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Home > Mumbai > Mumbai News > Article > Mumbai Trauma hospital sends Aarey snake bite victim to Cooper

Mumbai: Trauma hospital sends Aarey snake bite victim to Cooper

Updated on: 05 September,2023 07:19 AM IST  |  Mumbai
Eshan Kalyanikar |

Family alleges they were sent away after he got reaction to injection

Mumbai: Trauma hospital sends Aarey snake bite victim to Cooper

The boy is out of danger and recovering at Cooper hospital

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Mumbai: Trauma hospital sends Aarey snake bite victim to Cooper

On Saturday, a 16-year-old boy was bitten by a poisonous snake in Aarey and was rushed to the trauma hospital in Jogeshwari. The family has alleged, however, that the hospital asked them to rush the boy to Cooper hospital as he developed a reaction to the first injection that was administered.

“When the boy was brought in, his condition was serious. There was bleeding and he displayed signs of vascular toxicity. He is stable now,” said the on-duty assistant medical officer at Cooper hospital. Vascular toxicity refers to damage to blood vessels in the body. Venomous snakes lead to various kinds of toxicity in the body, including vascular toxicity.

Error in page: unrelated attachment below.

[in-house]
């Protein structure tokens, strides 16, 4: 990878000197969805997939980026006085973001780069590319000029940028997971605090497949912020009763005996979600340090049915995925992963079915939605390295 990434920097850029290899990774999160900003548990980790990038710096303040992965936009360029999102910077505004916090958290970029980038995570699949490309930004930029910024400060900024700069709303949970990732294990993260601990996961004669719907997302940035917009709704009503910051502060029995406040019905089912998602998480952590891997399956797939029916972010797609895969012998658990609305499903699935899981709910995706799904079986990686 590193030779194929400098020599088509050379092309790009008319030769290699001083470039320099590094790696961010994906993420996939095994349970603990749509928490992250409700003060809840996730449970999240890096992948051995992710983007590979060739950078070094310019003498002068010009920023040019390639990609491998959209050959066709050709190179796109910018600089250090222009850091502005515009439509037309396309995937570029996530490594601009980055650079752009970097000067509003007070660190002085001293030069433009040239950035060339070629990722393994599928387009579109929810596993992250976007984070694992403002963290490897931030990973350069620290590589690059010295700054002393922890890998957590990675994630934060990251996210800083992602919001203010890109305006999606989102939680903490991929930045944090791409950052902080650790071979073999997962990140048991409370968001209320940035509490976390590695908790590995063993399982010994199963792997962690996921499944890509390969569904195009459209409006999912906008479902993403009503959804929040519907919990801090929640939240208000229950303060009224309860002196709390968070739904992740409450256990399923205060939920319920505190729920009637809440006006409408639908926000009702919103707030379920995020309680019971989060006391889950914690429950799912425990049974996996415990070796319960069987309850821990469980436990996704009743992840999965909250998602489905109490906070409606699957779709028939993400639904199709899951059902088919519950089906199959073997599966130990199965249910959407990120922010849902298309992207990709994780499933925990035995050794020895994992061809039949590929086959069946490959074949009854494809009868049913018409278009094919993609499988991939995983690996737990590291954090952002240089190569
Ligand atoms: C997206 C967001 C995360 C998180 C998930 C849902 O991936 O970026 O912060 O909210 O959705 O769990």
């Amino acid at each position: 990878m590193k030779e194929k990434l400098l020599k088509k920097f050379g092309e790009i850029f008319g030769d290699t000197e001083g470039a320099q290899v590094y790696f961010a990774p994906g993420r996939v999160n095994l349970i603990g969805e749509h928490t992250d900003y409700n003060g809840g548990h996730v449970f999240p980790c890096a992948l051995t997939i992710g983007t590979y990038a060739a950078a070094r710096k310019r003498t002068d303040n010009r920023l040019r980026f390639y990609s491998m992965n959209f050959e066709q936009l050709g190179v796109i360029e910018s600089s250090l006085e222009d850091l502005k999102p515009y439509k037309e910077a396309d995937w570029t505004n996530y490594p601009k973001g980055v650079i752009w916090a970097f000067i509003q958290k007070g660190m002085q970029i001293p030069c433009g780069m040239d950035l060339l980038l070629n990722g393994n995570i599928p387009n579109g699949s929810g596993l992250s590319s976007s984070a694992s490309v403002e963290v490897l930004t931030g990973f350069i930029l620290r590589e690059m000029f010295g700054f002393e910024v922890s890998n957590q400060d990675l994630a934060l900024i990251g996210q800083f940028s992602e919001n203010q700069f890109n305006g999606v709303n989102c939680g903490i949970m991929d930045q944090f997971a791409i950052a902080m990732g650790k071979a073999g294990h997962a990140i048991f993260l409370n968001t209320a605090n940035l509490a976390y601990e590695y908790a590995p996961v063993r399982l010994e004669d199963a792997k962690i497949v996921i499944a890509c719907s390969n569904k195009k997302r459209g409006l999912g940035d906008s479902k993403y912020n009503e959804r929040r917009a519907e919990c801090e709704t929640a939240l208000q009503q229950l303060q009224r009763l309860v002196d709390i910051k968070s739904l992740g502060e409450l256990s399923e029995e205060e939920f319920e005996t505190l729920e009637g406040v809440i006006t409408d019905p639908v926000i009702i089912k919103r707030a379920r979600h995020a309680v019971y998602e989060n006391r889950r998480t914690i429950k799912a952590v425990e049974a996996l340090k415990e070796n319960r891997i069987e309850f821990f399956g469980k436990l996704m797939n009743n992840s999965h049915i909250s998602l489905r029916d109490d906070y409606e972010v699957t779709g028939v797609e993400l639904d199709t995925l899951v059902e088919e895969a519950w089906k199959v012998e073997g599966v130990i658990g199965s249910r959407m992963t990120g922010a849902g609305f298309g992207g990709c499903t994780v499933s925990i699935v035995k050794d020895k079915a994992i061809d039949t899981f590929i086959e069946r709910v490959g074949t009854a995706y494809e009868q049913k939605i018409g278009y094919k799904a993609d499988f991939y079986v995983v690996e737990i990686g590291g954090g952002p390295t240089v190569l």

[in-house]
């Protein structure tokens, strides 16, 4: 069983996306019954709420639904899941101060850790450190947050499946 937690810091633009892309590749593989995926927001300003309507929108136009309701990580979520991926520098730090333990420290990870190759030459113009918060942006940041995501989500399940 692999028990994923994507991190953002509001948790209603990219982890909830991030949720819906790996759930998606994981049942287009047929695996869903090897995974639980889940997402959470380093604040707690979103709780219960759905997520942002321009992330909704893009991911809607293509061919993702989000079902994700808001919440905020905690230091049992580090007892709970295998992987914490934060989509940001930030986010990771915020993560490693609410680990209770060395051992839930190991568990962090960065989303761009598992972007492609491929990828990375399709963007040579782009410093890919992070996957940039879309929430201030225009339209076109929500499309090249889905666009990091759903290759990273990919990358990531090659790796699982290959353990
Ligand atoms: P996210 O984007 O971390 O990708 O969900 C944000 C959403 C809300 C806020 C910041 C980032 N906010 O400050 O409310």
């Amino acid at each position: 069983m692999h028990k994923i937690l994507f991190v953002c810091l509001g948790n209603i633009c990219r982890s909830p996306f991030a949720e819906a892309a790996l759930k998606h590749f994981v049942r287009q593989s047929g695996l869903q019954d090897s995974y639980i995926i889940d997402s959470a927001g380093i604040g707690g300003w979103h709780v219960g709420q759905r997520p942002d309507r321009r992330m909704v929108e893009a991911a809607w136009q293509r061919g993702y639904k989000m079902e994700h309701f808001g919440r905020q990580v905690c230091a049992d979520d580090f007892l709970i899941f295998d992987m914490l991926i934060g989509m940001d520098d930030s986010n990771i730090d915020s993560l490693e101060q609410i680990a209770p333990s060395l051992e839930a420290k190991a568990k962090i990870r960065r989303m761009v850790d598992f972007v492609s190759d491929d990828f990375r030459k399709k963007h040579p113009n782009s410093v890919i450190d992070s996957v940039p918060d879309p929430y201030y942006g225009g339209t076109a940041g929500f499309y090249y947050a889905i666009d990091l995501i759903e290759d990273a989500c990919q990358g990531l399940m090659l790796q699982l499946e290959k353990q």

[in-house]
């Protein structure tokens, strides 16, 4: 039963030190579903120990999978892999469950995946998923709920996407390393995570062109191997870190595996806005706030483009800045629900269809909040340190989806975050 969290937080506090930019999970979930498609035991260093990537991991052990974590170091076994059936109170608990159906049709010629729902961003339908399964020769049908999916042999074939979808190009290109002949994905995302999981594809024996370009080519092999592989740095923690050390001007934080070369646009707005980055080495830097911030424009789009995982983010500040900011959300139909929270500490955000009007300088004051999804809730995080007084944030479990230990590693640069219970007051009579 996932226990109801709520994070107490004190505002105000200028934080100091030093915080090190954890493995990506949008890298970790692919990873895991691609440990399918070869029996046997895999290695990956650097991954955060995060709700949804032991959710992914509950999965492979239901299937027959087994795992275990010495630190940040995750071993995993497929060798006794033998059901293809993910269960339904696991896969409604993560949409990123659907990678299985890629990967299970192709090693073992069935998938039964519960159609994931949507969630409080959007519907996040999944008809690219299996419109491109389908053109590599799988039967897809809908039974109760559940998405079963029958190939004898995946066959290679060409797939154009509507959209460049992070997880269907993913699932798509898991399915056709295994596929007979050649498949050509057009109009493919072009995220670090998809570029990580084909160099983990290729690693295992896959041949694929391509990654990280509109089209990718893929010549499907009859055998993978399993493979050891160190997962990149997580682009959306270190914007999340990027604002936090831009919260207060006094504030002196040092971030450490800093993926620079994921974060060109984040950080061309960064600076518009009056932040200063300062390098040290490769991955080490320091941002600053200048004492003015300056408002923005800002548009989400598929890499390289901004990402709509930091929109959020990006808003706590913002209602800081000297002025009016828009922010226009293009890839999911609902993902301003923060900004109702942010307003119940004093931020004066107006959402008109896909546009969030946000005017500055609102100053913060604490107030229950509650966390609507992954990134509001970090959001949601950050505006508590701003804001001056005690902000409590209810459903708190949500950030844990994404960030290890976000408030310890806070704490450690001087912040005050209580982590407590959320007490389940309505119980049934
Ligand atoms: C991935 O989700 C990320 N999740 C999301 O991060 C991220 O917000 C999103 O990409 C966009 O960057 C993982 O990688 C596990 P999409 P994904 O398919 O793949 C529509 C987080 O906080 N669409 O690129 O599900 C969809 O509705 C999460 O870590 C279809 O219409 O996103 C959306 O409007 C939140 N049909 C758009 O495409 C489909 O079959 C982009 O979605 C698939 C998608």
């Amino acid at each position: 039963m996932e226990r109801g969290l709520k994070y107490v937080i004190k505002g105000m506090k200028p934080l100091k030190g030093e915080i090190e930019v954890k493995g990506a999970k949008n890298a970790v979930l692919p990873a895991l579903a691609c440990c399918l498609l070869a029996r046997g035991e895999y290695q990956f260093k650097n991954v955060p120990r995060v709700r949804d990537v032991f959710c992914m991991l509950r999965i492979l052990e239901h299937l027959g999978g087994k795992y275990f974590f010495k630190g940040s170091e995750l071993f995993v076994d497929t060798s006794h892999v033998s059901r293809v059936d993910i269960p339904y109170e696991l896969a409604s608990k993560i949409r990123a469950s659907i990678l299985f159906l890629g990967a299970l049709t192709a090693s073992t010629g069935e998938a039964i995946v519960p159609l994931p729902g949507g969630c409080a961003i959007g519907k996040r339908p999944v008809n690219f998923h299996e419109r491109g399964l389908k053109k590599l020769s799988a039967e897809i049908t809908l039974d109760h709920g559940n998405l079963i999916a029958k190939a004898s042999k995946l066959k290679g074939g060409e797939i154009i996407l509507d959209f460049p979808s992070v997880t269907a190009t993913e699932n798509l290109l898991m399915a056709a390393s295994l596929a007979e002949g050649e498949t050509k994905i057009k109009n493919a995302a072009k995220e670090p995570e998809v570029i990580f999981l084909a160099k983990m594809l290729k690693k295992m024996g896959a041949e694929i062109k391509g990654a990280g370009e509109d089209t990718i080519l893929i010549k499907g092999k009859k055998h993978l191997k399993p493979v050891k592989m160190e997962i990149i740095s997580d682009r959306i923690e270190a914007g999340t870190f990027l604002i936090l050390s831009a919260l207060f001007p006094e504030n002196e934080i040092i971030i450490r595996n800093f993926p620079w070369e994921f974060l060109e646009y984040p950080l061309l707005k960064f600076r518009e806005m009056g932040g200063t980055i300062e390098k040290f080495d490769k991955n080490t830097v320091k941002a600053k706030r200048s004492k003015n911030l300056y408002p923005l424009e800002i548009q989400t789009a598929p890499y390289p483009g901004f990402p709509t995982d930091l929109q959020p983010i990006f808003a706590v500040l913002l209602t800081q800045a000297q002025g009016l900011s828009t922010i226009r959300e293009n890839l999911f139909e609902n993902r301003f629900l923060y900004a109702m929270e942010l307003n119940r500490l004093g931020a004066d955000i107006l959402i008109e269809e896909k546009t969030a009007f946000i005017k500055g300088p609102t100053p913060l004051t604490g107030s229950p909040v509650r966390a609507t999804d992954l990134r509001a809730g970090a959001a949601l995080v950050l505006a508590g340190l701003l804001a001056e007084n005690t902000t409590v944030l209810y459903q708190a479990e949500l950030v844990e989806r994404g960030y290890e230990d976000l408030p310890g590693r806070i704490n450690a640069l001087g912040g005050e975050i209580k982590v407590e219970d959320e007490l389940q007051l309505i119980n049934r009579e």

Describing how it happened, the boy’s father, Dinesh Mahale, said that his son was playing in the fields when a snake suddenly bit his foot. “It wouldn’t let go… we had to struggle a lot to remove it,” he said.

The family said it immediately tied a knot over the spot in an attempt to stop the venom from spreading. However, Dr Vimal Pahuja, a physician (internal medicine) at L H Hiranandani Hospital, pointed out that doing this does not help. “It’s a complete no-no. It is a myth and should not be done. Tying a knot compromises circulation and risks damaging the tissue. You just need to clean the wound with soap and water or any antiseptic, and remove any tight clothing,” he said.

Mahale believes it was a ‘manyar snake’ (common krait). However, some others told mid-day it was a viper. “The anti-venom is a polyvenom which works regardless of the species of a snake,” Dr Pahuja said.

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Mahale said they were shocked about being asked to rush to Cooper. “We were at the trauma hospital at 11 am and reached Cooper by 12.30 pm,” he said. However, Dr Pahuja said a test dose is administered to snake bite victims to determine the type of allergic reaction. While this was likely the case with the boy, officials from the trauma hospital said there was no vacancy there and so he was sent to Cooper.

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